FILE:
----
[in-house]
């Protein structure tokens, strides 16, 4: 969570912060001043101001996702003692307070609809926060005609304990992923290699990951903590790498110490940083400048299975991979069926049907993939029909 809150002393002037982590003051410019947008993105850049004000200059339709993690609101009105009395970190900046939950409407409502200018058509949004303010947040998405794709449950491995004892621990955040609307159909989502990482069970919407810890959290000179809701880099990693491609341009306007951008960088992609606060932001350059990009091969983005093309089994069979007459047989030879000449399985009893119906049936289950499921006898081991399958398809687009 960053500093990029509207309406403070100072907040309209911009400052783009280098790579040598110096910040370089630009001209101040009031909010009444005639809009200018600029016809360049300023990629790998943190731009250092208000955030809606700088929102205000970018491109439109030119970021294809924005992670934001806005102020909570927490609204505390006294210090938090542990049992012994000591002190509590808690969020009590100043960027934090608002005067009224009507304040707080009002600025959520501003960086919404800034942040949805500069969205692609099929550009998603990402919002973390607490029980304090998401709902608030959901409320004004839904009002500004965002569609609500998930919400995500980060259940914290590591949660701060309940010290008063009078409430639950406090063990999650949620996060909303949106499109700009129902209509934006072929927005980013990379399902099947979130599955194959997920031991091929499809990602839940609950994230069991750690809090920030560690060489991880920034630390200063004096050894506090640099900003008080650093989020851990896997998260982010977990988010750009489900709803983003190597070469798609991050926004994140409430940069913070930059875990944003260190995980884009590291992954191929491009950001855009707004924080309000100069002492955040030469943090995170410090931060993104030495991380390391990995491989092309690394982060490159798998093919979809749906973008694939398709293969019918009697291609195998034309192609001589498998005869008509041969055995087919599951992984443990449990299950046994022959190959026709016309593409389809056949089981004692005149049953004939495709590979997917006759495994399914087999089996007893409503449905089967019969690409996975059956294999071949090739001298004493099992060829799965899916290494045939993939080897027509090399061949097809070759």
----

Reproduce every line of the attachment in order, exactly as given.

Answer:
[in-house]
């Protein structure tokens, strides 16, 4: 969570912060001043101001996702003692307070609809926060005609304990992923290699990951903590790498110490940083400048299975991979069926049907993939029909 809150002393002037982590003051410019947008993105850049004000200059339709993690609101009105009395970190900046939950409407409502200018058509949004303010947040998405794709449950491995004892621990955040609307159909989502990482069970919407810890959290000179809701880099990693491609341009306007951008960088992609606060932001350059990009091969983005093309089994069979007459047989030879000449399985009893119906049936289950499921006898081991399958398809687009 960053500093990029509207309406403070100072907040309209911009400052783009280098790579040598110096910040370089630009001209101040009031909010009444005639809009200018600029016809360049300023990629790998943190731009250092208000955030809606700088929102205000970018491109439109030119970021294809924005992670934001806005102020909570927490609204505390006294210090938090542990049992012994000591002190509590808690969020009590100043960027934090608002005067009224009507304040707080009002600025959520501003960086919404800034942040949805500069969205692609099929550009998603990402919002973390607490029980304090998401709902608030959901409320004004839904009002500004965002569609609500998930919400995500980060259940914290590591949660701060309940010290008063009078409430639950406090063990999650949620996060909303949106499109700009129902209509934006072929927005980013990379399902099947979130599955194959997920031991091929499809990602839940609950994230069991750690809090920030560690060489991880920034630390200063004096050894506090640099900003008080650093989020851990896997998260982010977990988010750009489900709803983003190597070469798609991050926004994140409430940069913070930059875990944003260190995980884009590291992954191929491009950001855009707004924080309000100069002492955040030469943090995170410090931060993104030495991380390391990995491989092309690394982060490159798998093919979809749906973008694939398709293969019918009697291609195998034309192609001589498998005869008509041969055995087919599951992984443990449990299950046994022959190959026709016309593409389809056949089981004692005149049953004939495709590979997917006759495994399914087999089996007893409503449905089967019969690409996975059956294999071949090739001298004493099992060829799965899916290494045939993939080897027509090399061949097809070759």